The formation of varices and their rupture result from the increased pressure within the vessel as a consequence of PH. When the wall tension exceeds the variceal wall strength, the rupture of the varix occurs, and the patient develops hematemesis and/or melena [74] .

Variceal bleeding in children with chronic liver disease often follows an acute upper respiratory tract infection, with the contribution of several factors such as the increased abdominal pressure during coughing or sneezing, the increased cardiac output due to fever, and the erosive effect of nonsteroidal anti-inflammatory drugs used to treat the fever. Gastroesophageal reflux is another factor which may contribute to erosions of varices leading to its rupture and bleeding [7577].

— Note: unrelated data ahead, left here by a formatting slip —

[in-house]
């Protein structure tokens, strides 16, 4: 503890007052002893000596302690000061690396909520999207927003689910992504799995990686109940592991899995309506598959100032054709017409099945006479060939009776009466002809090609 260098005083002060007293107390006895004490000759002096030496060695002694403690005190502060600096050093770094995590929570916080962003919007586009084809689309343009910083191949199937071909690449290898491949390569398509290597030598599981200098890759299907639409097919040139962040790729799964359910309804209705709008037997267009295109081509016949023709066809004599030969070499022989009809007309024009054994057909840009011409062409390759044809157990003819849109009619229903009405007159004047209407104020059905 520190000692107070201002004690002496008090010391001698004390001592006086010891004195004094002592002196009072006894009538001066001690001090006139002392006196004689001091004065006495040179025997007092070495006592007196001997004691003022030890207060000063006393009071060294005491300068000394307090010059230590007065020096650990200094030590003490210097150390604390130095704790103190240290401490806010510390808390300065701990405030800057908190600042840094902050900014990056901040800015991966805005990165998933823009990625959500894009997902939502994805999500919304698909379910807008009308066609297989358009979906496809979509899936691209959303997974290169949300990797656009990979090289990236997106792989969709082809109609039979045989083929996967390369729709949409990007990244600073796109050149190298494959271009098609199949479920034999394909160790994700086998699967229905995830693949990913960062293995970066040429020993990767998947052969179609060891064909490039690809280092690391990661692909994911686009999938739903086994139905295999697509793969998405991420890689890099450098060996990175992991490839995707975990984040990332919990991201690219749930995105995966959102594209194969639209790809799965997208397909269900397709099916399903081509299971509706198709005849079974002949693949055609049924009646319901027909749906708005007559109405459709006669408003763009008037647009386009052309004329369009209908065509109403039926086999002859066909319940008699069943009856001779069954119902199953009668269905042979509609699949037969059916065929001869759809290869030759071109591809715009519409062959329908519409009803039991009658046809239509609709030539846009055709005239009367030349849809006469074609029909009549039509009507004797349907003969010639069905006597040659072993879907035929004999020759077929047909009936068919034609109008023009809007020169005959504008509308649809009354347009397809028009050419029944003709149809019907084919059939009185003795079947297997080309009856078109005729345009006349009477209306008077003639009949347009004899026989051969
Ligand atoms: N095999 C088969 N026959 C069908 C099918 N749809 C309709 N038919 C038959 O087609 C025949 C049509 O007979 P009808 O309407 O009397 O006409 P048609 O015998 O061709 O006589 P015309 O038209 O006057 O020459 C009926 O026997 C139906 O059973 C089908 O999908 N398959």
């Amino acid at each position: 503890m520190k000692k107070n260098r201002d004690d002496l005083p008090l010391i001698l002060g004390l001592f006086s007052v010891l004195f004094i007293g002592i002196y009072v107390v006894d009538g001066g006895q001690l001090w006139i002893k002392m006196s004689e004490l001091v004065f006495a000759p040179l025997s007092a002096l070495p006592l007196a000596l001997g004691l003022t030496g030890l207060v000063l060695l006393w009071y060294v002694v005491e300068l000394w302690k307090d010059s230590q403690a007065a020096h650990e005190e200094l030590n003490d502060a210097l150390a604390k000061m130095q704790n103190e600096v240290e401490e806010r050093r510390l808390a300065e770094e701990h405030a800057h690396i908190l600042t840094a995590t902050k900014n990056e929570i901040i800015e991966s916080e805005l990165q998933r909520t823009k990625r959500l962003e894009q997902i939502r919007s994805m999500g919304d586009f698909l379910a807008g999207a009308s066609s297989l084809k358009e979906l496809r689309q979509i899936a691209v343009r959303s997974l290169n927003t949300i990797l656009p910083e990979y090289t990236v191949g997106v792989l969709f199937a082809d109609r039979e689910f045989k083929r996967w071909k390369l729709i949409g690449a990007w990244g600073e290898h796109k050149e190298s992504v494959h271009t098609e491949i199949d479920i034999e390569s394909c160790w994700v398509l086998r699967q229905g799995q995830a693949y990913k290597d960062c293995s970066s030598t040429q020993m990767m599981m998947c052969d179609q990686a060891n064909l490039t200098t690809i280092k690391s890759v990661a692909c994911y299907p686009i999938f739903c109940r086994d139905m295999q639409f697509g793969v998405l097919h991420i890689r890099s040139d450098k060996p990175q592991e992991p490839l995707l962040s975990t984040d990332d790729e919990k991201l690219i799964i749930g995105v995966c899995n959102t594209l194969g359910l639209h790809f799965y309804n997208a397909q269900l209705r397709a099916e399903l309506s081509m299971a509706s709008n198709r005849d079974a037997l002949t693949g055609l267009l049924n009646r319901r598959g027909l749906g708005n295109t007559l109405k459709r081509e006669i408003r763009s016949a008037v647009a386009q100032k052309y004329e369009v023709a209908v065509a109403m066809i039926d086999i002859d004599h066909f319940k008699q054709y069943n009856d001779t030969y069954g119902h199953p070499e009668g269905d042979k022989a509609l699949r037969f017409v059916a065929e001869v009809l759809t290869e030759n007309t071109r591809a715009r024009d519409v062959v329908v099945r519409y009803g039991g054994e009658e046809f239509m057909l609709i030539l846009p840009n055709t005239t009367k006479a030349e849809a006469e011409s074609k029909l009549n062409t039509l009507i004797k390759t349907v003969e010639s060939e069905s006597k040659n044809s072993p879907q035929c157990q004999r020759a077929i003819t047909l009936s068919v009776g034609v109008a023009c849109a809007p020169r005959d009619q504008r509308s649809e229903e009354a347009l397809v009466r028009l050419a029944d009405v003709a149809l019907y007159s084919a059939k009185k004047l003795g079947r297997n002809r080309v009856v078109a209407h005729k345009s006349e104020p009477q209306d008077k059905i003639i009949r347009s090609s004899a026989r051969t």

Hematemesis and melena are the most common presenting symptoms in children with both intrahepatic and extrahepatic PH, and the first episode can be as early as 2 months of age [2, 22, 7880].